As part of his bail conditions, Chikore was ordered not to interfere with state witnesses”

  3. While the RULING elite on the CONTINENT are seeking treatment outside their countries the ordinarypeople are being forced by the same RULING elite to struggle and make ends meet
    the big question what are those at SADC headquarters doing to alleviate the plight of the ordinary people instead of just being seen as EMPTY VESSESSLES MAKING ALOT O NOIXE and not doing something concrete for the ordinary people in the region
    Do they set standards and laws for people in the region are the people consulted??
    the article below is sending the wrong message that DANGEROUS AND EXPIRED DRUGS will be sold and they will get into the wrong hands

    It is the duty of the media to report such things as they affect the ordinary people and to write an article on any UNAUTHORISED PERSON/S selling drugs to the ordinary people .

    “Medical Drugs Floods Black Market
    October 25, 2018

    Authorities in Zimbabwe say the country’s economic crisis has resulted in an acute shortage of essential medical drugs.

    Officials say the shortage has pushed some people to turn to the black market for medicines, some of which are not certified by the drug control authority.

    For nearly 10 years now, Lena Lukwani has been taking five different types of medication to ease her diabetes and hypertension.

    The 77-year-old Lukwani said she used to pay about $50 for her medication, but says the situation has become dire in the past few months, with prices doubling. She says some drugs are in short supply.

    “These days it is difficult,” Lukwani said. “Out of the five I only got two; it has been like that for two months. So I have been limiting my diet — especially starch. I am blessed because of the children I have, but that is not the same for my colleagues who are also diabetic and are hypertensive.”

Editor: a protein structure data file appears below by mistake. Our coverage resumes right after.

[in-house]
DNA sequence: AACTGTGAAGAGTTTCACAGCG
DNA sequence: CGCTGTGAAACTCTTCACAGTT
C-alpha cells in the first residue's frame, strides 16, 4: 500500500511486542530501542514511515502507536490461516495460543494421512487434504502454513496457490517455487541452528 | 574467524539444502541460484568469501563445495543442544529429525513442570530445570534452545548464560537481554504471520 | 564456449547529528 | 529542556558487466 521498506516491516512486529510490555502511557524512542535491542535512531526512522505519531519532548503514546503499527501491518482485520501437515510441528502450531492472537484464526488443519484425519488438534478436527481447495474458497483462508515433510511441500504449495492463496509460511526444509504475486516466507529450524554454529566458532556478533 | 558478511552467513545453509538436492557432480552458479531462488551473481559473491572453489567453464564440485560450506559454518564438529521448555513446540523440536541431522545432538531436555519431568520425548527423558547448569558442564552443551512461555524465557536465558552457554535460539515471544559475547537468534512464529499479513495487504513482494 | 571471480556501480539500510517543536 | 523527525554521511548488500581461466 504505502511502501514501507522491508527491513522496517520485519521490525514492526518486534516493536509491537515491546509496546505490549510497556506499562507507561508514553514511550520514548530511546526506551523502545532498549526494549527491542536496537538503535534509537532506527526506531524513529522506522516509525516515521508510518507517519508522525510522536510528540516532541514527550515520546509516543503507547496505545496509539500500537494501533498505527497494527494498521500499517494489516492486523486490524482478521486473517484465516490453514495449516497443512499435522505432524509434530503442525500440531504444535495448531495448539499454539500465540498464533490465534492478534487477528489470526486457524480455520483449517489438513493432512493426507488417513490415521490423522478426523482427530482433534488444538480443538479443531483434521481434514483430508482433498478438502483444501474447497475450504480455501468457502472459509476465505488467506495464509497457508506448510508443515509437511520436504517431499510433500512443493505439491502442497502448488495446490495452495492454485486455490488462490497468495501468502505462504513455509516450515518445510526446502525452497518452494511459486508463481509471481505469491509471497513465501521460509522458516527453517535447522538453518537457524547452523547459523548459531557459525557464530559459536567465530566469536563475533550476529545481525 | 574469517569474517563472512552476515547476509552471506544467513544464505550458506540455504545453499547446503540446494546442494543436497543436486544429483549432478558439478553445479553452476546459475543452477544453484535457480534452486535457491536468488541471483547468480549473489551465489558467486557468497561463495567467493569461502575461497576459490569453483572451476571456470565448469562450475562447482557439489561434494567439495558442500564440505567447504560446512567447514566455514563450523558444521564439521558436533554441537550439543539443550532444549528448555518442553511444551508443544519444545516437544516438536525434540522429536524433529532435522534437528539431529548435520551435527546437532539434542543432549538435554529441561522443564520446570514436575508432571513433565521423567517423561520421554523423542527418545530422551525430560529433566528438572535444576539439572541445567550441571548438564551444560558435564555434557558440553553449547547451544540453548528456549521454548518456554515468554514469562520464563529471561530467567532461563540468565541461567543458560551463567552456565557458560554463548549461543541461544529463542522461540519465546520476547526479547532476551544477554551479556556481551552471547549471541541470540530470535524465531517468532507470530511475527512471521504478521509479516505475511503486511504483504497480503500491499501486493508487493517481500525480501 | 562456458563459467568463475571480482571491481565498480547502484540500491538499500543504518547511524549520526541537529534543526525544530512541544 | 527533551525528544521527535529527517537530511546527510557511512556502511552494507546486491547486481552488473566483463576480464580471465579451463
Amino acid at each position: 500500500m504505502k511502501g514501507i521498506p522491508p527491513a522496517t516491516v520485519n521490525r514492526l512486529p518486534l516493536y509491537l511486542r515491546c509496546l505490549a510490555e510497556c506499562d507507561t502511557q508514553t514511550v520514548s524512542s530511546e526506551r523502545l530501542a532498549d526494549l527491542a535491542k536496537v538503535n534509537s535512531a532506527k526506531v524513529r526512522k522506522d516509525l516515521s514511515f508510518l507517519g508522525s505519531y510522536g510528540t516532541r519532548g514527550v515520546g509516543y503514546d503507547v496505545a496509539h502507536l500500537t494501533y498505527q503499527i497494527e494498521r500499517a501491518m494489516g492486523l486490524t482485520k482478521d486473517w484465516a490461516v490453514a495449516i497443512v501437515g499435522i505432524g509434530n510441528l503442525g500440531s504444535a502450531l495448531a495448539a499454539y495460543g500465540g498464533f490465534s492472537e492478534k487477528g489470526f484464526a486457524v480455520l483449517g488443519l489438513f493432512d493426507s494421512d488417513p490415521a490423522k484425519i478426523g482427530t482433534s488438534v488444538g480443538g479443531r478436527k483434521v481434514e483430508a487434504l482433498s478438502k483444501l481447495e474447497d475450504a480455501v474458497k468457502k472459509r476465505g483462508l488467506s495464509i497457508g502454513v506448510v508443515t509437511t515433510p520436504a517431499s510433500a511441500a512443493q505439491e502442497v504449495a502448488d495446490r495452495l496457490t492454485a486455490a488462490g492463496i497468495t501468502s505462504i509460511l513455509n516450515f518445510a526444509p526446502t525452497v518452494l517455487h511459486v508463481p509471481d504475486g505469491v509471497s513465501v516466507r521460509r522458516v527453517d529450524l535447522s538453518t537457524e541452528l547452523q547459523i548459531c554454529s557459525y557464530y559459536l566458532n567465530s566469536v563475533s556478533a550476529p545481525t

Her seven children living around the globe managed to send her medication that was not readily available for three months.

    Otherwise, Lukwani said, she would have continued on her controlled diet or turned to the black market for help.

    Shingai Gwatidzo is the spokesperson of the Medicines Control Authority of Zimbabwe.

    “A lot of people try and take advantage of the current situation,” Gwatidzo said. “You have a lot of unregulated markets that are coming up; those medicines are being smuggled into the country, we have not tested to see if they are safe. So one will be taking a risk in buying medicines on the streets.”

    Portifa Mwendera, president of the Pharmaceutical Society of Zimbabwe, acknowledges the health sector is failing to import enough antibiotics as well as drugs for ailments such as cancer, diabetes and hypertension.

    “The drug situation is pretty dire currently,” Mwendera said. “Our main worry is that if the prevailing situation continues, we get more complications in our patients. And we might actually lose some patients. What is propped up — which is more worrying — is the parallel market for medicines. We are seeing a lot of people advertising that they can sell and send medication into Zimbabwe.”

    On a number of occasions, police and vendors with medicines have engaged in street battles in Harare, only to see the vendors back on the streets the next day.

    The vendors argue that they have no other source of income and if the market has demand, they will remain in business by importing the drugs from neighboring countries.